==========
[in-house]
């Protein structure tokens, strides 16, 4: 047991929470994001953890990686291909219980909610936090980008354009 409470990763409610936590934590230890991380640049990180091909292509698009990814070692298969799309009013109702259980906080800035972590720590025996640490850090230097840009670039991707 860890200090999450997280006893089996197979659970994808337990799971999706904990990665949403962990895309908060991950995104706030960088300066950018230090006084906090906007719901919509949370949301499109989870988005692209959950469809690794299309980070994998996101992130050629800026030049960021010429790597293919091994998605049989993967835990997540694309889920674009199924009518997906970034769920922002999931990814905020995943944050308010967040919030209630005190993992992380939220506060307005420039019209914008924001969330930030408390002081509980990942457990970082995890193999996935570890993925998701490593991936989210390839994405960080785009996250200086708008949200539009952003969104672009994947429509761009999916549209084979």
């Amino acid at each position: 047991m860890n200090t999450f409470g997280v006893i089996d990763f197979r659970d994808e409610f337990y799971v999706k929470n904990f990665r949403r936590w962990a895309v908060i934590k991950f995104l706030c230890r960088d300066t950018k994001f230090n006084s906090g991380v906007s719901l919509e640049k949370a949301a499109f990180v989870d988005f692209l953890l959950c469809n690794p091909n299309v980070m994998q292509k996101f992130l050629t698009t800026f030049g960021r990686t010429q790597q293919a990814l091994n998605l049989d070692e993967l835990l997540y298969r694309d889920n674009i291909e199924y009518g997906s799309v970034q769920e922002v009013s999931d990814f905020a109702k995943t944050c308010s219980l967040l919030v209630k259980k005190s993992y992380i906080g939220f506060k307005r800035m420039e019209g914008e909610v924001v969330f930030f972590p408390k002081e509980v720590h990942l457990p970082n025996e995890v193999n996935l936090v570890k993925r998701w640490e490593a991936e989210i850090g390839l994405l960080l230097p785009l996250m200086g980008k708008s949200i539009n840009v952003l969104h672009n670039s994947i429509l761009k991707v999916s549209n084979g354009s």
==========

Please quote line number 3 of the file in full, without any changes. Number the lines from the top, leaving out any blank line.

């Amino acid at each position: 047991m860890n200090t999450f409470g997280v006893i089996d990763f197979r659970d994808e409610f337990y799971v999706k929470n904990f990665r949403r936590w962990a895309v908060i934590k991950f995104l706030c230890r960088d300066t950018k994001f230090n006084s906090g991380v906007s719901l919509e640049k949370a949301a499109f990180v989870d988005f692209l953890l959950c469809n690794p091909n299309v980070m994998q292509k996101f992130l050629t698009t800026f030049g960021r990686t010429q790597q293919a990814l091994n998605l049989d070692e993967l835990l997540y298969r694309d889920n674009i291909e199924y009518g997906s799309v970034q769920e922002v009013s999931d990814f905020a109702k995943t944050c308010s219980l967040l919030v209630k259980k005190s993992y992380i906080g939220f506060k307005r800035m420039e019209g914008e909610v924001v969330f930030f972590p408390k002081e509980v720590h990942l457990p970082n025996e995890v193999n996935l936090v570890k993925r998701w640490e490593a991936e989210i850090g390839l994405l960080l230097p785009l996250m200086g980008k708008s949200i539009n840009v952003l969104h672009n670039s994947i429509l761009k991707v999916s549209n084979g354009s």